Jump to ContentJump to Main Navigation
The Speeches of Fannie Lou HamerTo Tell It Like It Is$
Users without a subscription are not able to see the full content.

Maegan Parker Brooks and Davis W. Houck

Print publication date: 2010

Print ISBN-13: 9781604738223

Published to University Press of Mississippi: March 2014

DOI: 10.14325/mississippi/9781604738223.001.0001

Show Summary Details
Page of
date: 11 December 2017

“Nobody’s Free Until Everybody’s Free,”

“Nobody’s Free Until Everybody’s Free,”

Speech Delivered at the Founding of the National Women’s Political Caucus, Washington, D.C., July 10, 1971

Chapter:
(p.134) “Nobody’s Free Until Everybody’s Free,”
Source:
The Speeches of Fannie Lou Hamer
Author(s):

Maegan Parker Brooks

Davis W. Houck

Publisher:
University Press of Mississippi
DOI:10.14325/mississippi/9781604738223.003.0017

In the late 1960s, black and white women were both inspired and disillusioned by the movements for social change. The centuries-long struggle for gender equality was reinvigorated by their experiences within civil rights, Black Power, and newly formed student organizations. Fannie Lou Hamer challenged core aspects of the women’s liberation movements, especially the feminists’ one-dimensional view of relations between the sexes and their stances on birth control and other aspects of reproductive rights. Hamer expressed her concerns in a speech delivered at the founding meeting of the National Women’s Political Caucus in Washington, D.C. on July 10, 1971. This chapter reproduces Hamer’s speech, in which she pays tribute to black women in Mississippi who “started the ball rolling” with regard to civil rights activism and to white women who recently “woke up” to white male patriarchal oppression. Hamer also talked about the Vietnam War, malnutrition in Mississippi, and the “dope” pandemic consuming the nation’s young people.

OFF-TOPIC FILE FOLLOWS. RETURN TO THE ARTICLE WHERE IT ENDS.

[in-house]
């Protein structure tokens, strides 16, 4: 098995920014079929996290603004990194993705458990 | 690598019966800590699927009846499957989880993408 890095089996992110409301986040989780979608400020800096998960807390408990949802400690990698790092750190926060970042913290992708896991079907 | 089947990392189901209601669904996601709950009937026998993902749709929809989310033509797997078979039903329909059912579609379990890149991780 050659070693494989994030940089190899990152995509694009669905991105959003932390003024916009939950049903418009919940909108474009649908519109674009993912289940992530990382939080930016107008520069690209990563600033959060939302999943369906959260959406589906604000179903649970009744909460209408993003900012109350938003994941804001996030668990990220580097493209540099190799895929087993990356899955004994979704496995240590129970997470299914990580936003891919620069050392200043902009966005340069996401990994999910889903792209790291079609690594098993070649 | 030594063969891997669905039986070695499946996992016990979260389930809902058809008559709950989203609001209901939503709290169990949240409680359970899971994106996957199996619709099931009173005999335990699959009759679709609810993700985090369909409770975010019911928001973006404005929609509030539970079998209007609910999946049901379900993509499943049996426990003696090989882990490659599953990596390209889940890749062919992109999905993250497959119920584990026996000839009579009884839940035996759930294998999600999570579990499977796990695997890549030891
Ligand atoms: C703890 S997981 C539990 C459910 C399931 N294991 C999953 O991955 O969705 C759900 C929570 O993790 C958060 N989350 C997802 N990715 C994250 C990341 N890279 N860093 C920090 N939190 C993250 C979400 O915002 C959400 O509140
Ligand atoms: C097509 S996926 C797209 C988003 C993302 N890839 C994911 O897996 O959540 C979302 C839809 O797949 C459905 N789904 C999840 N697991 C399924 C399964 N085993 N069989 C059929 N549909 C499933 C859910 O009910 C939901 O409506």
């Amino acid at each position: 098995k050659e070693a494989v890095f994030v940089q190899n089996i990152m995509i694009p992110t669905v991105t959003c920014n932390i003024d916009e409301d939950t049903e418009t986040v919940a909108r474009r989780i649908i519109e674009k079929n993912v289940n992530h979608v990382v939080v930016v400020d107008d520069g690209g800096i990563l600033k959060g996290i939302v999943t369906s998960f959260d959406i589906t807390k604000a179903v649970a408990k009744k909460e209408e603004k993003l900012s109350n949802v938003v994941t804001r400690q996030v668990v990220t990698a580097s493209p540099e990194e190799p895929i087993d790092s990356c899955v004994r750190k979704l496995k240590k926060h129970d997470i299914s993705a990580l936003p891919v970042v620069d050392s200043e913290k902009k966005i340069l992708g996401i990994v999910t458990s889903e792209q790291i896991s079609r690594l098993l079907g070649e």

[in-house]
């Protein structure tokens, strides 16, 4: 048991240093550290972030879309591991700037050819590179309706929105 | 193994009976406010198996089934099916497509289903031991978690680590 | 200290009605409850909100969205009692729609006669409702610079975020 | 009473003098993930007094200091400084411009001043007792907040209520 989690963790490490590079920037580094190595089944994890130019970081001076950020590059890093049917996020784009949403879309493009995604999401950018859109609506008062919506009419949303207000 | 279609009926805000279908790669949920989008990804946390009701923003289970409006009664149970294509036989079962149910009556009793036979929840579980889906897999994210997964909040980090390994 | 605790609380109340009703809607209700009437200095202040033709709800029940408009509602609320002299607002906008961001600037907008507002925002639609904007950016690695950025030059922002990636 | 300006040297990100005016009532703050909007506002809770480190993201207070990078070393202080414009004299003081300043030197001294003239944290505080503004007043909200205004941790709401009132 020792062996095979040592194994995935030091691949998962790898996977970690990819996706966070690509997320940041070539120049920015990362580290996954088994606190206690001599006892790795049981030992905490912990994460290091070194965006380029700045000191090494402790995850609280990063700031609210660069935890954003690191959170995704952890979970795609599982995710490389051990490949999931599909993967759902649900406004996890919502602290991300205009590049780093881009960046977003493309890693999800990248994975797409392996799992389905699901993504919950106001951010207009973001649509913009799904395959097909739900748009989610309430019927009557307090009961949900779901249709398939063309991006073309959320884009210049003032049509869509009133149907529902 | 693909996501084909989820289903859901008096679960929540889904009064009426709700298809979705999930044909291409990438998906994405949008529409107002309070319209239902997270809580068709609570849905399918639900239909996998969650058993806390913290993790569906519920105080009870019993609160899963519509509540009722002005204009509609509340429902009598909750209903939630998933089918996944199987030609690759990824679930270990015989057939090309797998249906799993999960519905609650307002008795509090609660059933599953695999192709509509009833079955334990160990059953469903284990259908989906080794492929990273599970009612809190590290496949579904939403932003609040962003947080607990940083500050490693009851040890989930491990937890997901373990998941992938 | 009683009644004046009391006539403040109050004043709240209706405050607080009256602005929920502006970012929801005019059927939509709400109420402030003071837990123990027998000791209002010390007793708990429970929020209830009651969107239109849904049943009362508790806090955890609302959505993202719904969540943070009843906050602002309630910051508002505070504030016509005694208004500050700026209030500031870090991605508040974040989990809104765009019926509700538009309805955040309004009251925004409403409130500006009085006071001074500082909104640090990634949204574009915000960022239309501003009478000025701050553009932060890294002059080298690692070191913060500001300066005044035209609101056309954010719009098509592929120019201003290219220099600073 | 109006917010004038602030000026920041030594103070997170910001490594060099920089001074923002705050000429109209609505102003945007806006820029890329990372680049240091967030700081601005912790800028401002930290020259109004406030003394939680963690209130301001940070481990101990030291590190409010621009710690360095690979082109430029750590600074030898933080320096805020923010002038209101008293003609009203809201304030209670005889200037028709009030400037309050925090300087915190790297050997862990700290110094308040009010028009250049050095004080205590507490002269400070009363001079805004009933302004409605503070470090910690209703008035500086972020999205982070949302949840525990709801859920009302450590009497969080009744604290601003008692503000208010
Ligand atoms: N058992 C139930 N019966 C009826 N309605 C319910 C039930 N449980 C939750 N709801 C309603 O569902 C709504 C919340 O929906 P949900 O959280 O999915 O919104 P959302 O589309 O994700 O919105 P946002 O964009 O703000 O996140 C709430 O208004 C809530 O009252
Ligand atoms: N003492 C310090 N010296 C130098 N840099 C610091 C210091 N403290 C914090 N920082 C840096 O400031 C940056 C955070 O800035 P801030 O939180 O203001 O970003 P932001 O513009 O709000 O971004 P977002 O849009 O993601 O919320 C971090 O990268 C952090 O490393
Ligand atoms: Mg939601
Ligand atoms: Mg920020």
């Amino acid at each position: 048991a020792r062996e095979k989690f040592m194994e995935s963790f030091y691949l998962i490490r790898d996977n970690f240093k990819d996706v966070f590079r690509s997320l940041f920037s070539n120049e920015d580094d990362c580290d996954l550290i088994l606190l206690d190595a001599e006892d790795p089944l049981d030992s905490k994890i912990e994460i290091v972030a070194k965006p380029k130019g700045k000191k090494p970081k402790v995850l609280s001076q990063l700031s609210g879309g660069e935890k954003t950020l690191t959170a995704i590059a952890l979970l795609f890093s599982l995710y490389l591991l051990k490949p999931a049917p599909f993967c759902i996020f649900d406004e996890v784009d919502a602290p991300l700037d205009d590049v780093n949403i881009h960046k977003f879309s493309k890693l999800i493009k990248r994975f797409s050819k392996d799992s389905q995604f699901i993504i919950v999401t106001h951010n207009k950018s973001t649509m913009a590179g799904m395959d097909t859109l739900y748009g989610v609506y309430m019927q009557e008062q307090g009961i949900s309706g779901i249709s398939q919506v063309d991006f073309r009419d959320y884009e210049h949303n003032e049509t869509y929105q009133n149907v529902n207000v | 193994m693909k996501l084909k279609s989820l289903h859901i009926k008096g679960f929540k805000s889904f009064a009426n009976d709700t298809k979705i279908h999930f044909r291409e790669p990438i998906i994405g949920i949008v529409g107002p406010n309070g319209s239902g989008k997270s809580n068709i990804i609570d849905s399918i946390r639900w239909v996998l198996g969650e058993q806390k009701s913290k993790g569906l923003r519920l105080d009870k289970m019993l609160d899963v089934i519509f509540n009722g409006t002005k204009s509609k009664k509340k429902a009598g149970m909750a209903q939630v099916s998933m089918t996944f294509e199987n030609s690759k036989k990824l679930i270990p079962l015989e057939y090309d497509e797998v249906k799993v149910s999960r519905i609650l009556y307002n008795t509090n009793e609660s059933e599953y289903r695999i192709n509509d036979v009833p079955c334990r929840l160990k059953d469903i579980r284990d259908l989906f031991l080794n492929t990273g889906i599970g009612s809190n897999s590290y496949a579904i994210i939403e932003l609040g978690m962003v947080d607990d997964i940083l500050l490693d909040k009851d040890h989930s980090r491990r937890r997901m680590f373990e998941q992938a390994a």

Keywords:   black women, white women, social change, civil rights, Fannie Lou Hamer, women’s liberation movements, speech, National Women’s Political Caucus, Mississippi, activism

University Press of Mississippi requires a subscription or purchase to access the full text of books within the service. Public users can however freely search the site and view the abstracts and keywords for each book and chapter.

Please, subscribe or login to access full text content.

If you think you should have access to this title, please contact your librarian.

To troubleshoot, please check our FAQs , and if you can't find the answer there, please contact us.